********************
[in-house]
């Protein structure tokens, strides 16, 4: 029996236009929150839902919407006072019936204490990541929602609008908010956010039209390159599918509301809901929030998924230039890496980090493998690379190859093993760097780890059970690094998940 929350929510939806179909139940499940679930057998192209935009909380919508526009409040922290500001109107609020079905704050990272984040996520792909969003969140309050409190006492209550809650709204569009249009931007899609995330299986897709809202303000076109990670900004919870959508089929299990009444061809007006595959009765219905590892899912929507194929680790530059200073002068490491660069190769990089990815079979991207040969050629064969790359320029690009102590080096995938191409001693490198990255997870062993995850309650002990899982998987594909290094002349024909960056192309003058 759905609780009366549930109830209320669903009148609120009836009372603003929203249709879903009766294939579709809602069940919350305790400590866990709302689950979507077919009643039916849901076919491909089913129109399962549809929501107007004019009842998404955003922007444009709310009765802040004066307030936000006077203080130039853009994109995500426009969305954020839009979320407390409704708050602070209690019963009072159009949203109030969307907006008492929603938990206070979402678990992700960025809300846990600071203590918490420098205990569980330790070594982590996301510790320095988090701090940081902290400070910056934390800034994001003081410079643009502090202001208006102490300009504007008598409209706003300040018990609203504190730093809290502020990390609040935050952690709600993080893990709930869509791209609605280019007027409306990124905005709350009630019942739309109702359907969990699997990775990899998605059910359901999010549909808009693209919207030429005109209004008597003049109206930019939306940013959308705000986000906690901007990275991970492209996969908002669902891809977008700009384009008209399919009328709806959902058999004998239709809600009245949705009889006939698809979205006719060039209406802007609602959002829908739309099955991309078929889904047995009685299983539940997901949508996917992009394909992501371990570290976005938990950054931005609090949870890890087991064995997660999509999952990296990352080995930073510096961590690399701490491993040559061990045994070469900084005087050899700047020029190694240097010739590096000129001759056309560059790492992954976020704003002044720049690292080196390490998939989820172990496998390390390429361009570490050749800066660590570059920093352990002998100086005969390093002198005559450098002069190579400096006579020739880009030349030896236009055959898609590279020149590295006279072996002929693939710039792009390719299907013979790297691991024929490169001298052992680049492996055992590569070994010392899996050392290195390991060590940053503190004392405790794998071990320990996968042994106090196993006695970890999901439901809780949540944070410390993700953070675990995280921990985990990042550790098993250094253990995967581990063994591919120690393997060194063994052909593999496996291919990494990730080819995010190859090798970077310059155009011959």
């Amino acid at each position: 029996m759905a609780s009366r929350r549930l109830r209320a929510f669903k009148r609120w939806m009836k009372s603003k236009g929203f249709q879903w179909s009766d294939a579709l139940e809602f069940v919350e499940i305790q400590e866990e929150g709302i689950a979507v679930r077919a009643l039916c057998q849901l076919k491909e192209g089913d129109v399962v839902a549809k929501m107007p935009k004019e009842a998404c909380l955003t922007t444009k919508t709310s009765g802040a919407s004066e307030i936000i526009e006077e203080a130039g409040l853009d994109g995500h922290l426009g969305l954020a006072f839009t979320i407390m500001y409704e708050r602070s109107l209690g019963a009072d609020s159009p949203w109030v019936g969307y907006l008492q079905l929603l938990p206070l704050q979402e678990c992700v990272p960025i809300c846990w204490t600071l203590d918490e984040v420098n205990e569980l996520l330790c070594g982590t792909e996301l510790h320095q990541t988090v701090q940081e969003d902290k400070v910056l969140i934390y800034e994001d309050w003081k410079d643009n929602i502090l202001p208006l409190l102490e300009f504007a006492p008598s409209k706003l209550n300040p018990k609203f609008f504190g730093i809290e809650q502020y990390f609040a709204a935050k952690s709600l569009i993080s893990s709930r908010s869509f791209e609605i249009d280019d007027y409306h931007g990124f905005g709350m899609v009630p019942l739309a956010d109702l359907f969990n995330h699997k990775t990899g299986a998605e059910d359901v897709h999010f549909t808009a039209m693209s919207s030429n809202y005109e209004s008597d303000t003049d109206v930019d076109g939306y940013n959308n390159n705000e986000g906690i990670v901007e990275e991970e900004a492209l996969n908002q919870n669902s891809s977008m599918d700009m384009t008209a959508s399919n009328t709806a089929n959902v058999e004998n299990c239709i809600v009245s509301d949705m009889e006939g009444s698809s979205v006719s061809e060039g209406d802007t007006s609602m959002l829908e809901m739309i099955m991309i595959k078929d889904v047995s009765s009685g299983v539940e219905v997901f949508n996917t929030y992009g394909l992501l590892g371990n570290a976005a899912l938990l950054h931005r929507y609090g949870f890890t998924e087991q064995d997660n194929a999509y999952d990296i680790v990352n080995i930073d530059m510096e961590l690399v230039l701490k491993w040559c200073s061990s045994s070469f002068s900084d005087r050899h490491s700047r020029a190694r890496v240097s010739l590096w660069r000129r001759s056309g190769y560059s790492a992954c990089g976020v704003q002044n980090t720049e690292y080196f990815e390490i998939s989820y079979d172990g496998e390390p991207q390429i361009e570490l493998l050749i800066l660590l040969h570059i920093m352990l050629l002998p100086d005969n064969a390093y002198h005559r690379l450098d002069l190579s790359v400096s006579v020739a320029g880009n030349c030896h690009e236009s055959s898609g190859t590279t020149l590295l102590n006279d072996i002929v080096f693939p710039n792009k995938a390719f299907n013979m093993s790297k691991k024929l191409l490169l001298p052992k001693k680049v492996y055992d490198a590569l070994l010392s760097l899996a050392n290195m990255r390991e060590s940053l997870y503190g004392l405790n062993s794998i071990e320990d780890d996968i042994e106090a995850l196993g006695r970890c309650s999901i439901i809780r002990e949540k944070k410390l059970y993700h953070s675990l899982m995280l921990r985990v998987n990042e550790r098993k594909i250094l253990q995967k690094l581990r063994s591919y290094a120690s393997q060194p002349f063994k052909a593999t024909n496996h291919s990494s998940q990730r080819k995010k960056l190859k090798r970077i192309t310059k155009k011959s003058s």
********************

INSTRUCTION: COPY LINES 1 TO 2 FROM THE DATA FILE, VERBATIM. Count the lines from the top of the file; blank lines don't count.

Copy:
[in-house]
């Protein structure tokens, strides 16, 4: 029996236009929150839902919407006072019936204490990541929602609008908010956010039209390159599918509301809901929030998924230039890496980090493998690379190859093993760097780890059970690094998940 929350929510939806179909139940499940679930057998192209935009909380919508526009409040922290500001109107609020079905704050990272984040996520792909969003969140309050409190006492209550809650709204569009249009931007899609995330299986897709809202303000076109990670900004919870959508089929299990009444061809007006595959009765219905590892899912929507194929680790530059200073002068490491660069190769990089990815079979991207040969050629064969790359320029690009102590080096995938191409001693490198990255997870062993995850309650002990899982998987594909290094002349024909960056192309003058 759905609780009366549930109830209320669903009148609120009836009372603003929203249709879903009766294939579709809602069940919350305790400590866990709302689950979507077919009643039916849901076919491909089913129109399962549809929501107007004019009842998404955003922007444009709310009765802040004066307030936000006077203080130039853009994109995500426009969305954020839009979320407390409704708050602070209690019963009072159009949203109030969307907006008492929603938990206070979402678990992700960025809300846990600071203590918490420098205990569980330790070594982590996301510790320095988090701090940081902290400070910056934390800034994001003081410079643009502090202001208006102490300009504007008598409209706003300040018990609203504190730093809290502020990390609040935050952690709600993080893990709930869509791209609605280019007027409306990124905005709350009630019942739309109702359907969990699997990775990899998605059910359901999010549909808009693209919207030429005109209004008597003049109206930019939306940013959308705000986000906690901007990275991970492209996969908002669902891809977008700009384009008209399919009328709806959902058999004998239709809600009245949705009889006939698809979205006719060039209406802007609602959002829908739309099955991309078929889904047995009685299983539940997901949508996917992009394909992501371990570290976005938990950054931005609090949870890890087991064995997660999509999952990296990352080995930073510096961590690399701490491993040559061990045994070469900084005087050899700047020029190694240097010739590096000129001759056309560059790492992954976020704003002044720049690292080196390490998939989820172990496998390390390429361009570490050749800066660590570059920093352990002998100086005969390093002198005559450098002069190579400096006579020739880009030349030896236009055959898609590279020149590295006279072996002929693939710039792009390719299907013979790297691991024929490169001298052992680049492996055992590569070994010392899996050392290195390991060590940053503190004392405790794998071990320990996968042994106090196993006695970890999901439901809780949540944070410390993700953070675990995280921990985990990042550790098993250094253990995967581990063994591919120690393997060194063994052909593999496996291919990494990730080819995010190859090798970077310059155009011959």